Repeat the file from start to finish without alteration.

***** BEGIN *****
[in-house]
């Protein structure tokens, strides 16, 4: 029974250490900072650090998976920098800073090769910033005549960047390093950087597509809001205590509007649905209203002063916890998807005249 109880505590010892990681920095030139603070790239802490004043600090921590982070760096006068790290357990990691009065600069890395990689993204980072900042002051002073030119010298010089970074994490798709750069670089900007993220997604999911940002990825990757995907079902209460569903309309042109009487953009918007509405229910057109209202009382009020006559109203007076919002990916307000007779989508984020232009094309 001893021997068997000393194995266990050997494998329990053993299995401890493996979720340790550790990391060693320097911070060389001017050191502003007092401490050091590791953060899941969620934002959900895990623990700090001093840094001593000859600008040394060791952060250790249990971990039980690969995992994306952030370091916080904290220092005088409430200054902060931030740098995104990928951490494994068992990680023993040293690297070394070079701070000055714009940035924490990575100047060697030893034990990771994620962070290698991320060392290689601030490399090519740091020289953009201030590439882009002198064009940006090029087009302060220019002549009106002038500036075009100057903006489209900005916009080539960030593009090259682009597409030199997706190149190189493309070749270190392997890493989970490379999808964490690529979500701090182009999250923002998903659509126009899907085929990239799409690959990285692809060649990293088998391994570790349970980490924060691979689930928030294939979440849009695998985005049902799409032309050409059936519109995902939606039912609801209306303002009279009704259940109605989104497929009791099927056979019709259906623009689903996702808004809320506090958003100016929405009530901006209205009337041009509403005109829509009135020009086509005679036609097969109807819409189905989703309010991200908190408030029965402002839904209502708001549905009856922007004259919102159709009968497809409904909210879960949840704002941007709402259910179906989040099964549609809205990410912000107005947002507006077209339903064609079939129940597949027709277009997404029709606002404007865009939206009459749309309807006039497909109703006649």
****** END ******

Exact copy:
[in-house]
């Protein structure tokens, strides 16, 4: 029974250490900072650090998976920098800073090769910033005549960047390093950087597509809001205590509007649905209203002063916890998807005249 109880505590010892990681920095030139603070790239802490004043600090921590982070760096006068790290357990990691009065600069890395990689993204980072900042002051002073030119010298010089970074994490798709750069670089900007993220997604999911940002990825990757995907079902209460569903309309042109009487953009918007509405229910057109209202009382009020006559109203007076919002990916307000007779989508984020232009094309 001893021997068997000393194995266990050997494998329990053993299995401890493996979720340790550790990391060693320097911070060389001017050191502003007092401490050091590791953060899941969620934002959900895990623990700090001093840094001593000859600008040394060791952060250790249990971990039980690969995992994306952030370091916080904290220092005088409430200054902060931030740098995104990928951490494994068992990680023993040293690297070394070079701070000055714009940035924490990575100047060697030893034990990771994620962070290698991320060392290689601030490399090519740091020289953009201030590439882009002198064009940006090029087009302060220019002549009106002038500036075009100057903006489209900005916009080539960030593009090259682009597409030199997706190149190189493309070749270190392997890493989970490379999808964490690529979500701090182009999250923002998903659509126009899907085929990239799409690959990285692809060649990293088998391994570790349970980490924060691979689930928030294939979440849009695998985005049902799409032309050409059936519109995902939606039912609801209306303002009279009704259940109605989104497929009791099927056979019709259906623009689903996702808004809320506090958003100016929405009530901006209205009337041009509403005109829509009135020009086509005679036609097969109807819409189905989703309010991200908190408030029965402002839904209502708001549905009856922007004259919102159709009968497809409904909210879960949840704002941007709402259910179906989040099964549609809205990410912000107005947002507006077209339903064609079939129940597949027709277009997404029709606002404007865009939206009459749309309807006039497909109703006649």